“Your guides are suggesting that your search for your son is actually masking another truth you’ve been avoiding about your past, and that you need to return to your memories of yourself at that age, find THAT boy, and figure out what he’s trying to tell you. I sense that there is something you’ve hidden so deeply that you’ve even hidden it from yourself, and that truth is trying very hard to surface so you can finally deal with it in an adult way.
“This is the point at which I suggest my clients consult with an appropriate professional for further guidance and assistance. If you go digging into your own archives and find something hidden that is very uncomfortable for you to look at, I suggest you find yourself a reasonable counselor or therapist to explore that with, rather than trying to do it alone.
“Or you could leave it be, and it will be in there when you’re finally ready to deal with it, but you will continue to get these messages from your inner self to your conscious self.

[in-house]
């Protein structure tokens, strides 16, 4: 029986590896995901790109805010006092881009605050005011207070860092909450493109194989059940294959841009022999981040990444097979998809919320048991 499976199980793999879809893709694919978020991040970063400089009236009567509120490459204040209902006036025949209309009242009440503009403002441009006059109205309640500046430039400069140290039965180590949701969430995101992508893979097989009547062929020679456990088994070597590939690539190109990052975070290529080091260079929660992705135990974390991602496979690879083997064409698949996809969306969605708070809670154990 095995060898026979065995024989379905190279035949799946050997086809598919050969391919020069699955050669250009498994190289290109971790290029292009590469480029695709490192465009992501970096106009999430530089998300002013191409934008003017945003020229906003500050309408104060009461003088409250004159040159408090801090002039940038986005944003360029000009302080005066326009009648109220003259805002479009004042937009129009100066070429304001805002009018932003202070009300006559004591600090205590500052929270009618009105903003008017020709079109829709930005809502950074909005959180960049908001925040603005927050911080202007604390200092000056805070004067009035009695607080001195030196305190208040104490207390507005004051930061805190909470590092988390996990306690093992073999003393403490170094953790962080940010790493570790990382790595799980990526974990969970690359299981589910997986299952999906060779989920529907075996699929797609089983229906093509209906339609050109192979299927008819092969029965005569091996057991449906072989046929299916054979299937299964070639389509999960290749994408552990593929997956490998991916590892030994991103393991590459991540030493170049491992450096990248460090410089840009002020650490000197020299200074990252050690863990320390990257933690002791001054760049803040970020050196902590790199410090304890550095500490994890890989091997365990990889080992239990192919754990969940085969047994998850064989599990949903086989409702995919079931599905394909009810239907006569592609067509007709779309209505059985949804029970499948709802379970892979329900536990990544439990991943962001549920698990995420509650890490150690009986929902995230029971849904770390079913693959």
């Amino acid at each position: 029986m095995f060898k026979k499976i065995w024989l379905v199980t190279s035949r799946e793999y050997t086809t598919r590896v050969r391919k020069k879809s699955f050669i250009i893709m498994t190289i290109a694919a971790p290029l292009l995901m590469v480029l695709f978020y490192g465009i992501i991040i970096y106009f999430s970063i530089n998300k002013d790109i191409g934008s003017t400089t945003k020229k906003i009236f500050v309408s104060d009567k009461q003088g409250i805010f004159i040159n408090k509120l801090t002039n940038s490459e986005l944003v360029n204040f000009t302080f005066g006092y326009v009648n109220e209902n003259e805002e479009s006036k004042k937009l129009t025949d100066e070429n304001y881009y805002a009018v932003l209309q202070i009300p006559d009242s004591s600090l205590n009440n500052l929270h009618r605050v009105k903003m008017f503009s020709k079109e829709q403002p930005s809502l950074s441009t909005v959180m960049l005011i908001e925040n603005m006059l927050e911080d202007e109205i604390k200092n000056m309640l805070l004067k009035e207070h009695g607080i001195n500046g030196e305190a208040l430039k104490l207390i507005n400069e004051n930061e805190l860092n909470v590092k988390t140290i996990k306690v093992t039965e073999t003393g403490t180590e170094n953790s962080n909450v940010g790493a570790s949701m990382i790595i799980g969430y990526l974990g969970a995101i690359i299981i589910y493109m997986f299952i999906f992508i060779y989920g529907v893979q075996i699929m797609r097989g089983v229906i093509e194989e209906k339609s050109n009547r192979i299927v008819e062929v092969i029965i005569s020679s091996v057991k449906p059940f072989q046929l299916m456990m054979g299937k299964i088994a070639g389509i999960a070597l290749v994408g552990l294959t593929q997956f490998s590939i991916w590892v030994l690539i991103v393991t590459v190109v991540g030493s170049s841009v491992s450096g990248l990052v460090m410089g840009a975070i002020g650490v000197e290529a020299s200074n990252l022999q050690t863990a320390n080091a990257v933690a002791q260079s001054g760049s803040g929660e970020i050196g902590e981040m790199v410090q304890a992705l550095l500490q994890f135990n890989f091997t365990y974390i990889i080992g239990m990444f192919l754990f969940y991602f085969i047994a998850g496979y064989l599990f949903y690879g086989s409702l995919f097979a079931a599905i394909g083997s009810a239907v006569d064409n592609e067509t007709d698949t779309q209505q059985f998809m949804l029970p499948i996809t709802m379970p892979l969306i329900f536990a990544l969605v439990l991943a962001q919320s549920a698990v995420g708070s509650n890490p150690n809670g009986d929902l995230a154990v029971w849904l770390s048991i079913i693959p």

“I’m sorry you didn’t get the answer you were hoping for. My job is to give you the truth that I read for you.”
Beside the fact that Sabra Jenny was unable to recognize my inquiry as being totally fraudulent, she came to a number of invalid conclusions—most notably is her claim that I “do not have a child out there,” and I have no “father/child connection.” I do have a child. I have a teenage daughter. I am a dad. I have the bills and expenses to prove it.
A PSYCHIC WHOOPS!
A psychic named Jeanne apologized by email for a delay in responding to an inquiry. She wrote, “My family has just arrived at my door unexpectedly to watch the opening of the Olympics with us. So now I will have to do your reading Monday evening (if not sooner).” I find it amusing that a psychic who claims to foresee the future was caught off guard by unannounced visitors. How did these unexpected relatives slip past her psychic radar? Perhaps Jeanne’s crystal ball was in the shop for a tune-up.